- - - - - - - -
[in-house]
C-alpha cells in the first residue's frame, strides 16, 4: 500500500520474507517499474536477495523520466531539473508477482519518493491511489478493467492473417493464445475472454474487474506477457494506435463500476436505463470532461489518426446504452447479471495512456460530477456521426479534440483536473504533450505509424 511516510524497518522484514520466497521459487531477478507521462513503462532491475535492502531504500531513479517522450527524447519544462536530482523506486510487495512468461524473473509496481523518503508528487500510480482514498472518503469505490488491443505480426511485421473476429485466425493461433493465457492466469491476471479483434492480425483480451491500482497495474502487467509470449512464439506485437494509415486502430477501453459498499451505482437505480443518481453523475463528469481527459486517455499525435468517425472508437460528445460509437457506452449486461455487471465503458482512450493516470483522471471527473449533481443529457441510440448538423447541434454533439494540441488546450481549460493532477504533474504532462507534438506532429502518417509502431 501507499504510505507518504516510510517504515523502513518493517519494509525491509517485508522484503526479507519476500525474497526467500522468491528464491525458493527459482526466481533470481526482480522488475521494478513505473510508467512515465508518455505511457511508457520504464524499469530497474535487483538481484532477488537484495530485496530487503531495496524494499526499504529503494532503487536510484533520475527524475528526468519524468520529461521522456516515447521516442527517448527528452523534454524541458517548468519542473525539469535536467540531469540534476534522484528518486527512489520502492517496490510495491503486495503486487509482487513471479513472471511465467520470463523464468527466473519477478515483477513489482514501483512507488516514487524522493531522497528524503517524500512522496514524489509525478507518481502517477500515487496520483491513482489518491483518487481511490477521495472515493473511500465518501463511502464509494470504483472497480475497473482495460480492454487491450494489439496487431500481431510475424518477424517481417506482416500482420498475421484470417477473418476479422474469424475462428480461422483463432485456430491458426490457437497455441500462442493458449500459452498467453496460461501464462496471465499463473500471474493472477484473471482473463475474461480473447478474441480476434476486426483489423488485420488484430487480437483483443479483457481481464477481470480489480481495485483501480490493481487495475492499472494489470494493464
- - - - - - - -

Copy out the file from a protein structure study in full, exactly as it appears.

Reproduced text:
[in-house]
C-alpha cells in the first residue's frame, strides 16, 4: 500500500520474507517499474536477495523520466531539473508477482519518493491511489478493467492473417493464445475472454474487474506477457494506435463500476436505463470532461489518426446504452447479471495512456460530477456521426479534440483536473504533450505509424 511516510524497518522484514520466497521459487531477478507521462513503462532491475535492502531504500531513479517522450527524447519544462536530482523506486510487495512468461524473473509496481523518503508528487500510480482514498472518503469505490488491443505480426511485421473476429485466425493461433493465457492466469491476471479483434492480425483480451491500482497495474502487467509470449512464439506485437494509415486502430477501453459498499451505482437505480443518481453523475463528469481527459486517455499525435468517425472508437460528445460509437457506452449486461455487471465503458482512450493516470483522471471527473449533481443529457441510440448538423447541434454533439494540441488546450481549460493532477504533474504532462507534438506532429502518417509502431 501507499504510505507518504516510510517504515523502513518493517519494509525491509517485508522484503526479507519476500525474497526467500522468491528464491525458493527459482526466481533470481526482480522488475521494478513505473510508467512515465508518455505511457511508457520504464524499469530497474535487483538481484532477488537484495530485496530487503531495496524494499526499504529503494532503487536510484533520475527524475528526468519524468520529461521522456516515447521516442527517448527528452523534454524541458517548468519542473525539469535536467540531469540534476534522484528518486527512489520502492517496490510495491503486495503486487509482487513471479513472471511465467520470463523464468527466473519477478515483477513489482514501483512507488516514487524522493531522497528524503517524500512522496514524489509525478507518481502517477500515487496520483491513482489518491483518487481511490477521495472515493473511500465518501463511502464509494470504483472497480475497473482495460480492454487491450494489439496487431500481431510475424518477424517481417506482416500482420498475421484470417477473418476479422474469424475462428480461422483463432485456430491458426490457437497455441500462442493458449500459452498467453496460461501464462496471465499463473500471474493472477484473471482473463475474461480473447478474441480476434476486426483489423488485420488484430487480437483483443479483457481481464477481470480489480481495485483501480490493481487495475492499472494489470494493464